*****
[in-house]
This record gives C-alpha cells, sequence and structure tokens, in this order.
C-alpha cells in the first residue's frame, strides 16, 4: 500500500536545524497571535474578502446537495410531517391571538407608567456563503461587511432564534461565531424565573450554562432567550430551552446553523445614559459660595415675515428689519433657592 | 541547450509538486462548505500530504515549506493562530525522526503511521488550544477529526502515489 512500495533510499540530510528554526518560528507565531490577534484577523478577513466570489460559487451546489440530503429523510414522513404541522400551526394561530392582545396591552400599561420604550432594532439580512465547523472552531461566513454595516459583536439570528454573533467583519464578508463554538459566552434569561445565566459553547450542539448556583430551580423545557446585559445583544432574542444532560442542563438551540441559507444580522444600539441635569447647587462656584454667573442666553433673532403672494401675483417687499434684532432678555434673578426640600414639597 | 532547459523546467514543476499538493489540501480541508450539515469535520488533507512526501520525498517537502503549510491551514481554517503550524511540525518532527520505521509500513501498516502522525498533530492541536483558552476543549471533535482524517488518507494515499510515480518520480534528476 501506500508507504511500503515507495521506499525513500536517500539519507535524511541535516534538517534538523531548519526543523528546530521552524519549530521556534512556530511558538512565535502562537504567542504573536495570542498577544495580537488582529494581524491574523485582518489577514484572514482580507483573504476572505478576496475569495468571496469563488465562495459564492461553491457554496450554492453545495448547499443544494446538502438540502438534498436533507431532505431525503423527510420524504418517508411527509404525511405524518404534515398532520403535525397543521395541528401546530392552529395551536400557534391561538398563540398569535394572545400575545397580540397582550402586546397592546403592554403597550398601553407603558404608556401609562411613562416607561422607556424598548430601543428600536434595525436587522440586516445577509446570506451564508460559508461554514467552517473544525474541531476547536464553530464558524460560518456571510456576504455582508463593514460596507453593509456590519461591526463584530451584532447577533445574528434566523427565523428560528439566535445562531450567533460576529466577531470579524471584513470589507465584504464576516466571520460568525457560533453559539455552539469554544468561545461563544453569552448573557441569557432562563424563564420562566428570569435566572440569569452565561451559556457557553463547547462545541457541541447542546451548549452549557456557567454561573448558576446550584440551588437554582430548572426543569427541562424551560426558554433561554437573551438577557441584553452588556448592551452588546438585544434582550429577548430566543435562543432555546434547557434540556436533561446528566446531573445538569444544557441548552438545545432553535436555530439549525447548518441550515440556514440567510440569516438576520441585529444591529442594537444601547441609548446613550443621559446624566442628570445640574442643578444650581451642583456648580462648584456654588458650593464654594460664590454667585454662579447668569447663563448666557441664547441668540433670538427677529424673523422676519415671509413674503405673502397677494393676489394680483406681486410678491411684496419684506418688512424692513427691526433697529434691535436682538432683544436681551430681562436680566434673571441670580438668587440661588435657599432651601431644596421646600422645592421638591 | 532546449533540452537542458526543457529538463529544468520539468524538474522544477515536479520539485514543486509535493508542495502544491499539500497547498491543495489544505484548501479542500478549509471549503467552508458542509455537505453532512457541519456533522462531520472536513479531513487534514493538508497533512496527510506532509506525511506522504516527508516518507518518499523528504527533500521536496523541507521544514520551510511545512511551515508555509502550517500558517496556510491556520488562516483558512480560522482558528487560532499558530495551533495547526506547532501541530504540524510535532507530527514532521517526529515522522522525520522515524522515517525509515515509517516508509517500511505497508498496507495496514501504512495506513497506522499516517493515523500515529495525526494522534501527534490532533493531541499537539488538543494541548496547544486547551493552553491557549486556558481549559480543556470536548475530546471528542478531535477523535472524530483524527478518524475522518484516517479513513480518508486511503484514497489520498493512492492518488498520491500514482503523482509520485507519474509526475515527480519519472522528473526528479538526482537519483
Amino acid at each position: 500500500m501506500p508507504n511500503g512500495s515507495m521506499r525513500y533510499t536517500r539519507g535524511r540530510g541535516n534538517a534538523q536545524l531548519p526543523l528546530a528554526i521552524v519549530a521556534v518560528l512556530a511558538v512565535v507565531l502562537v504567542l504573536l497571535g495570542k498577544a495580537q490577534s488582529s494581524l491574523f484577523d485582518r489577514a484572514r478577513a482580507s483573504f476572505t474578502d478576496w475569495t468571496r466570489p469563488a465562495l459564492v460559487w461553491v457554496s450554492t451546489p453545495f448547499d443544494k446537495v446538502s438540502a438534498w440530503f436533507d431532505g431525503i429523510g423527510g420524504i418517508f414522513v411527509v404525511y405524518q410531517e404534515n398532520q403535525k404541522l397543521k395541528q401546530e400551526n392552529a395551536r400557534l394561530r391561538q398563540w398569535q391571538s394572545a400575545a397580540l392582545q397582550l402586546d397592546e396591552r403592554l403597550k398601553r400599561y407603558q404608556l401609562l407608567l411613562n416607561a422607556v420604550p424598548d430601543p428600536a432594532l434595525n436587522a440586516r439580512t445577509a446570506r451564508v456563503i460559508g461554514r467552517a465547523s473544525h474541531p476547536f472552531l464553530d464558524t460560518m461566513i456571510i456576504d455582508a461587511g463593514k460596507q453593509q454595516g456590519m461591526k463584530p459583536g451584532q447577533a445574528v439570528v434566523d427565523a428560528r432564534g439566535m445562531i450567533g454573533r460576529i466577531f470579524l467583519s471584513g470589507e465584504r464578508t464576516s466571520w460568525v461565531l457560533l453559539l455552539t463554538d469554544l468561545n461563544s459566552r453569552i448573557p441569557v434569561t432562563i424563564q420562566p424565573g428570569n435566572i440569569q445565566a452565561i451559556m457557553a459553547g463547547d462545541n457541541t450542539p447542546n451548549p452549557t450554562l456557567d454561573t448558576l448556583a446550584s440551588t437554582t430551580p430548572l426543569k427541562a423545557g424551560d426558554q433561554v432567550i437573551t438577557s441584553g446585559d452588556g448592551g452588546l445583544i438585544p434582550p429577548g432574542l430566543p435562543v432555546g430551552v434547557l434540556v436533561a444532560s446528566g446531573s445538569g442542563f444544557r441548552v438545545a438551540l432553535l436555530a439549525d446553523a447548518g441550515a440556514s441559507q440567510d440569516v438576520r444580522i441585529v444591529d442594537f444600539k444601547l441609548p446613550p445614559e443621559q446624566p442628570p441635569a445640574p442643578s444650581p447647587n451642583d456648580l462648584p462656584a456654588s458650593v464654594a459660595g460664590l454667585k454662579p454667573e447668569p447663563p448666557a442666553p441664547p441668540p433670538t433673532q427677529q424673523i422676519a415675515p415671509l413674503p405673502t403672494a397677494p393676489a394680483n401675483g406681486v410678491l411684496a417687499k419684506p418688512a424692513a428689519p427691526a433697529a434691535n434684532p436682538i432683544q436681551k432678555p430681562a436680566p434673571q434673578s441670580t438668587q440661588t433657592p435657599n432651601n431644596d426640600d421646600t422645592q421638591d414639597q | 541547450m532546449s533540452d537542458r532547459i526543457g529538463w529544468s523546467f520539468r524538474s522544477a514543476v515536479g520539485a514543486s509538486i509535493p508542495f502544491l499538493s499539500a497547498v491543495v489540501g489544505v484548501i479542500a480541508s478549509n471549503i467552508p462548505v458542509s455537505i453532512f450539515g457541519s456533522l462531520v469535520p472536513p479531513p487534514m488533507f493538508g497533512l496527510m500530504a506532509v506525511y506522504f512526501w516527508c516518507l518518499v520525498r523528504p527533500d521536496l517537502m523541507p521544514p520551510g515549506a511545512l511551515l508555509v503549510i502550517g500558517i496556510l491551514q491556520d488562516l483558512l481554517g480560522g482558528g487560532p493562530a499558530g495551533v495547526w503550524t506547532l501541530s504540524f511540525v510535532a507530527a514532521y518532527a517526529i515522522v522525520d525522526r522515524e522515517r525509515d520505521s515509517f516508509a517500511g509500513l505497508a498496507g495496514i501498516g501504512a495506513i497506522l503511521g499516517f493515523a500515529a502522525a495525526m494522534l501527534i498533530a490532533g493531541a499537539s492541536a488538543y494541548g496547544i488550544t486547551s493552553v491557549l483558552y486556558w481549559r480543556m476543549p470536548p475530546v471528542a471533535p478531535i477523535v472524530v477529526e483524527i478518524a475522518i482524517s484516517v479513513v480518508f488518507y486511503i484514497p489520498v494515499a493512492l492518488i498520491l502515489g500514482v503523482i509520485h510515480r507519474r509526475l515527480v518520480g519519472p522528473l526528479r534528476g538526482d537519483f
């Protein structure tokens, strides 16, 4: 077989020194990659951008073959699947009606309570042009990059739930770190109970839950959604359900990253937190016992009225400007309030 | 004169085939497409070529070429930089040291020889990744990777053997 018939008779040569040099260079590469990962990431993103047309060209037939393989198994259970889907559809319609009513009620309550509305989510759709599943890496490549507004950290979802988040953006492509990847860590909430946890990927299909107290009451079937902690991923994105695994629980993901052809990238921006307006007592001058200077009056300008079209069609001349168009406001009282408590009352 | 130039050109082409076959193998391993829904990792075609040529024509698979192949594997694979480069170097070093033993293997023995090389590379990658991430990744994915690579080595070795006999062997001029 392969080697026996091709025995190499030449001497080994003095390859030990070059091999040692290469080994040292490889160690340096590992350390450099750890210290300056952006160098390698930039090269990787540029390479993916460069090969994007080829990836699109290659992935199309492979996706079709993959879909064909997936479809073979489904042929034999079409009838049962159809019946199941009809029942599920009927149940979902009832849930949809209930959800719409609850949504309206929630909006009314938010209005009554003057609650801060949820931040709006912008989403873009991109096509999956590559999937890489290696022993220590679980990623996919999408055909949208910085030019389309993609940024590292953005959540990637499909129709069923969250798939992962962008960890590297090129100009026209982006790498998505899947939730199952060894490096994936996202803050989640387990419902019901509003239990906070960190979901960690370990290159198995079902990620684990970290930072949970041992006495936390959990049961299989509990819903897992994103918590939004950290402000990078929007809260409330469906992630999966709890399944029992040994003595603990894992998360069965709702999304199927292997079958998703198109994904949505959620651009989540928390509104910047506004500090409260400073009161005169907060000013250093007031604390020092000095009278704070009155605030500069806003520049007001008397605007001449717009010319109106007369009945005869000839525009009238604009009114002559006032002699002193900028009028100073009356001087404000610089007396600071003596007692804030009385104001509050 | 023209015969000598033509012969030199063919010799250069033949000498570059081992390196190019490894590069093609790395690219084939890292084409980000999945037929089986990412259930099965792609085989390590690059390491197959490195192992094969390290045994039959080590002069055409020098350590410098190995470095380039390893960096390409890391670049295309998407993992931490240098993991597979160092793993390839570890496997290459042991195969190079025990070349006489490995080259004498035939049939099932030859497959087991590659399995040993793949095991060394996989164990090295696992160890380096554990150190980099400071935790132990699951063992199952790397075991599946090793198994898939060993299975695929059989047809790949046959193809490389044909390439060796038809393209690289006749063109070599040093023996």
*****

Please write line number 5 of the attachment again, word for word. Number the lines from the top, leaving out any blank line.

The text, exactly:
């Protein structure tokens, strides 16, 4: 077989020194990659951008073959699947009606309570042009990059739930770190109970839950959604359900990253937190016992009225400007309030 | 004169085939497409070529070429930089040291020889990744990777053997 018939008779040569040099260079590469990962990431993103047309060209037939393989198994259970889907559809319609009513009620309550509305989510759709599943890496490549507004950290979802988040953006492509990847860590909430946890990927299909107290009451079937902690991923994105695994629980993901052809990238921006307006007592001058200077009056300008079209069609001349168009406001009282408590009352 | 130039050109082409076959193998391993829904990792075609040529024509698979192949594997694979480069170097070093033993293997023995090389590379990658991430990744994915690579080595070795006999062997001029 392969080697026996091709025995190499030449001497080994003095390859030990070059091999040692290469080994040292490889160690340096590992350390450099750890210290300056952006160098390698930039090269990787540029390479993916460069090969994007080829990836699109290659992935199309492979996706079709993959879909064909997936479809073979489904042929034999079409009838049962159809019946199941009809029942599920009927149940979902009832849930949809209930959800719409609850949504309206929630909006009314938010209005009554003057609650801060949820931040709006912008989403873009991109096509999956590559999937890489290696022993220590679980990623996919999408055909949208910085030019389309993609940024590292953005959540990637499909129709069923969250798939992962962008960890590297090129100009026209982006790498998505899947939730199952060894490096994936996202803050989640387990419902019901509003239990906070960190979901960690370990290159198995079902990620684990970290930072949970041992006495936390959990049961299989509990819903897992994103918590939004950290402000990078929007809260409330469906992630999966709890399944029992040994003595603990894992998360069965709702999304199927292997079958998703198109994904949505959620651009989540928390509104910047506004500090409260400073009161005169907060000013250093007031604390020092000095009278704070009155605030500069806003520049007001008397605007001449717009010319109106007369009945005869000839525009009238604009009114002559006032002699002193900028009028100073009356001087404000610089007396600071003596007692804030009385104001509050 | 023209015969000598033509012969030199063919010799250069033949000498570059081992390196190019490894590069093609790395690219084939890292084409980000999945037929089986990412259930099965792609085989390590690059390491197959490195192992094969390290045994039959080590002069055409020098350590410098190995470095380039390893960096390409890391670049295309998407993992931490240098993991597979160092793993390839570890496997290459042991195969190079025990070349006489490995080259004498035939049939099932030859497959087991590659399995040993793949095991060394996989164990090295696992160890380096554990150190980099400071935790132990699951063992199952790397075991599946090793198994898939060993299975695929059989047809790949046959193809490389044909390439060796038809393209690289006749063109070599040093023996």